To set the timezone use the following command:

tstimezone –interactive

This will ask for the region and country the switch is located in.

Choose 8 for Europe and 34 for the Netherlands and after verifying the setting, choose 1 (yes) to set the TZ.

Use the “date” command to verify the current time and date and TZ region:

Wed May 13 01:08:32 CEST 2015

This makes life a lot easier when troubleshooting!

Adding or replacing a Cisco SAN switch in an IVR topology

Cisco MDS

If you have multiple datacenters or a multi tenant fibre channel environment and you’re using Cisco FC switches, it’s a best practice to use VSANs to separate the configurations of each location / tenant. To allow storage arrays and / or hosts in different VSANs to communicate with each other Inter VSAN Routing needs to be used.

If you need to have 2 EMC VNX storage arrays “talk” to each other for MirrorView for example over 2 or more datacenters (for data replication purposes that is) or hosts in one DC talk to storage in another DC, using transit VSANs (and therefore IVR) will keep your VSANs with equipment indoors and the slightly more vulnerable VSAN outdoors. If some farmer with his tractor rips your single mode fiber, only the outdoor VSAN will be fractured and the indoor VSANs remain unharmed. And of course communication between the remote sites is interrupted, but the indoor VSANs / fabrics remain unchanged.

Read more »

Setting Daylight Savings Time on a Cisco MDS switch

Cisco MDS

I recently ran into a log time difference at a customer’s site so I want to repeat my blog from last year (Configuring the timezone and NTP). It’s slightly different on Cisco LAN / Routing equipment, but on Cisco MDS SAN switches the DST configuration is set by using the following commands:

config t
clock summer-time CEST 5 Sun Mar 02:00 5 Sun Oct 03:00 60
exit
copy run start

  • CEST means Central Europe Summer Time (you can use your timezone name instead if you like)
  • the first 5, followed by “Sun” means that the DST will become active on the LAST (5th, sometimes the 4th) Sunday of the month following the day you just named (March)
  • 02:00 is the time of day when the DST will become active (time will go forward)
  • the second 5, followed by “Sun” means that the DST will become active on the LAST (5th, sometimes the 4th) Sunday of the month following the day you just named (October)
  • 03:00 is the time of day when the DST will end (time will go back to normal, backwards, so from 03:00 in my example the clock will go back to 02:00)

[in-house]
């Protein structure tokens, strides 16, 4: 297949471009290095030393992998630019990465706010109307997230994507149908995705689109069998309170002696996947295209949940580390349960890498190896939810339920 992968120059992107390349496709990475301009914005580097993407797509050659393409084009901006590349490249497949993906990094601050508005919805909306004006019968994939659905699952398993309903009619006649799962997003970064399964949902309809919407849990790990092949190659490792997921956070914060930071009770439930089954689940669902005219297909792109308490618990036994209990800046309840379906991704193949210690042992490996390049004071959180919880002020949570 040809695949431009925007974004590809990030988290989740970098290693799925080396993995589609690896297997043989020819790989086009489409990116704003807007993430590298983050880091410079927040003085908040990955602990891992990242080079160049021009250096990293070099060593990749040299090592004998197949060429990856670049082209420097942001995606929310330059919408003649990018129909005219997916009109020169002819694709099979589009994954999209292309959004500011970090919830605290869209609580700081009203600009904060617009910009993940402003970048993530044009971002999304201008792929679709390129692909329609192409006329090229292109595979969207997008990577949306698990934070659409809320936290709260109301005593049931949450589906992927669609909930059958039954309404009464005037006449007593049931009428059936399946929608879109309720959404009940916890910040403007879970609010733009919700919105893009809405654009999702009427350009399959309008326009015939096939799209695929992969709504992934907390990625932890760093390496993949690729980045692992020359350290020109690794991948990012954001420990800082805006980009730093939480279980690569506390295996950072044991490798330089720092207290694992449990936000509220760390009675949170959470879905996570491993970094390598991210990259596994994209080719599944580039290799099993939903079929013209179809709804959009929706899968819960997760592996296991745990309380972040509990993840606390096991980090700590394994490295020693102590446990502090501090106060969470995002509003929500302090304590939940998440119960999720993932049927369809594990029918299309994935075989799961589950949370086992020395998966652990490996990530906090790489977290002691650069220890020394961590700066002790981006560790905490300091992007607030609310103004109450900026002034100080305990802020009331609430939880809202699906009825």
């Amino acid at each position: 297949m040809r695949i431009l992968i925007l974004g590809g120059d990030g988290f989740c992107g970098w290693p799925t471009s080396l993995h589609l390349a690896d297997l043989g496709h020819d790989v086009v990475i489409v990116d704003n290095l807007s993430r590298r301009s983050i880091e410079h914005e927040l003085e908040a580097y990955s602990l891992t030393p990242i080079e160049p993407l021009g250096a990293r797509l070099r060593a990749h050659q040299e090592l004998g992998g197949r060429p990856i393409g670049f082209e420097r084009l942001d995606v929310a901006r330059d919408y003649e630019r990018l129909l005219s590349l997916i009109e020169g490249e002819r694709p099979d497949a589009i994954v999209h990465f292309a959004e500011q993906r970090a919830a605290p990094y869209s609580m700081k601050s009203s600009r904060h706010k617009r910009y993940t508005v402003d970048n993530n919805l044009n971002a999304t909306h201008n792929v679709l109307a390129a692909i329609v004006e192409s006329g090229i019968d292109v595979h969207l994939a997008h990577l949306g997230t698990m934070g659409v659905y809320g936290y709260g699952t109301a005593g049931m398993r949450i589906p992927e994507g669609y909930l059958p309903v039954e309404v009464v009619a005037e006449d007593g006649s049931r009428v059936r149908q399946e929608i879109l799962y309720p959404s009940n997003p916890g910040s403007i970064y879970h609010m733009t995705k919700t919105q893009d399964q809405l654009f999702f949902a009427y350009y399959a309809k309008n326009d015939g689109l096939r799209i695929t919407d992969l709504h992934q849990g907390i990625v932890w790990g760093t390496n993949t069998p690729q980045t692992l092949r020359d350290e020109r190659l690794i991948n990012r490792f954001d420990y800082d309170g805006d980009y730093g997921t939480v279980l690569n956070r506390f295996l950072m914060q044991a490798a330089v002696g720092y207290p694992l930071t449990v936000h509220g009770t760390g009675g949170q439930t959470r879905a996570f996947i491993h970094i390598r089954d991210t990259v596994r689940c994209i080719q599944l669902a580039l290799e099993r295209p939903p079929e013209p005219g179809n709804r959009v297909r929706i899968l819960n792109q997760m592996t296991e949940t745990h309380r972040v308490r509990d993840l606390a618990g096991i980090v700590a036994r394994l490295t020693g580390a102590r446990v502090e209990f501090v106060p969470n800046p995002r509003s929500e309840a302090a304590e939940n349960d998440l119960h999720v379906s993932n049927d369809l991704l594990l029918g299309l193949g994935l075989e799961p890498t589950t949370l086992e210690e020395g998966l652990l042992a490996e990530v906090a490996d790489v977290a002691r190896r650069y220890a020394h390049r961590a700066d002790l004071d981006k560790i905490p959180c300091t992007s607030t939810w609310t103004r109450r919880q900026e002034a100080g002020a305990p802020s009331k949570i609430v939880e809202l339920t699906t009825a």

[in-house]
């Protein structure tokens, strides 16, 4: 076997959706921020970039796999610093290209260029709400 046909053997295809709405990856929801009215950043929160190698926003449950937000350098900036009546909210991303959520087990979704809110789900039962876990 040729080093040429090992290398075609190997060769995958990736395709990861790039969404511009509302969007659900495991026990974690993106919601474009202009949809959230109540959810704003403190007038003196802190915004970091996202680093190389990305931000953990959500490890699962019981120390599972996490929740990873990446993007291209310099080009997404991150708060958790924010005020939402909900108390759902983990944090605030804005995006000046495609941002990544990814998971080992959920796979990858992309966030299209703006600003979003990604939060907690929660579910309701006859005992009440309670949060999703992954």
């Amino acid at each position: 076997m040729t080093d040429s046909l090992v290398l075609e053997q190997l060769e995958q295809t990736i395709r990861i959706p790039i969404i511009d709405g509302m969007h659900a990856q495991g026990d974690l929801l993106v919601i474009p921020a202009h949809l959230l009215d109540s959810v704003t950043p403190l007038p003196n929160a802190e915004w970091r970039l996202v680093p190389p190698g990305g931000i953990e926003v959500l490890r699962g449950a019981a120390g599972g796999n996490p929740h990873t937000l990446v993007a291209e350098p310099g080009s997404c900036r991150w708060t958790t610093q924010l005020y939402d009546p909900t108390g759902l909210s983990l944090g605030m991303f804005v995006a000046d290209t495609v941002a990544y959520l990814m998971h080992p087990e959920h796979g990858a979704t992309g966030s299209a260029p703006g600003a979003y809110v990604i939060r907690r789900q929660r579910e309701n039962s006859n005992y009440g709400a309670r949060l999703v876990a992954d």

You can check the date, time and timezone by typing “show clock”.

Cisco MDS NX-OS zoning on the CLI

Cisco MDS

The Cisco Fabric Manager or the newer DCNM can be great for creating a limited number of zones and aliases, but when the number of zones exceeds 10 or 20 or so, creating, cloning and editing these can be a pain in the B@TT.

FC-SWITCH-01# conf t
Enter configuration commands, one per line. End with CNTL/Z.

FC-SWITCH-01(config)#

Create aliases:

FC-SWITCH-01(config)# fcalias name VM101-HBA1 vsan 45
FC-SWITCH-01(config)# member pwwn 20:21:22:25:B6:00:00:01

Enhanced zone session has been created. Please ‘commit’ the changes when done.

FC-SWITCH-01(config-fcalias)#

FC-SWITCH-01(config-fcalias)# fcalias name VM101-HBA1 vsan 45
FC-SWITCH-01(config-fcalias)# member pwwn 20:21:22:25:B6:00:00:02
FC-SWITCH-01(config-fcalias)# fcalias name VM102-HBA1 vsan 45
FC-SWITCH-01(config-fcalias)# member pwwn 20:21:22:25:B6:00:00:03

FC-SWITCH-01(config-fcalias)# device-alias commit

Create two new zones:

FC-SWITCH-01(config-zone)# zone name VM101-HBA1_VNX-5600-08-SPA6 vsan 45
FC-SWITCH-01(config-zone)# member fcalias VNX5600-08-SPA6
FC-SWITCH-01(config-zone)# member fcalias VM101-HBA1
FC-SWITCH-01(config-zone)# zone name VM102-HBA1_VNX-5600-08-SPB7 vsan 45
FC-SWITCH-01(config-zone)# member fcalias VNX5600-08-SPB7
FC-SWITCH-01(config-zone)# member fcalias VM102-HBA1
FC-SWITCH-01(config-zone)# zone commit vsan 45

Commit operation initiated. Check zone status

Now add the two new zones to a zoneset:

FC-SWITCH-01(config)# zoneset name ZS_VSAN170 vsan 45
FC-SWITCH-01(config-zoneset)# member VM101-HBA1_VNX-5600-08-SPA6
FC-SWITCH-01(config-zoneset)# member VM102-HBA1_VNX-5600-08-SPB7
FC-SWITCH-01(config-zoneset)# zone commit vsan 45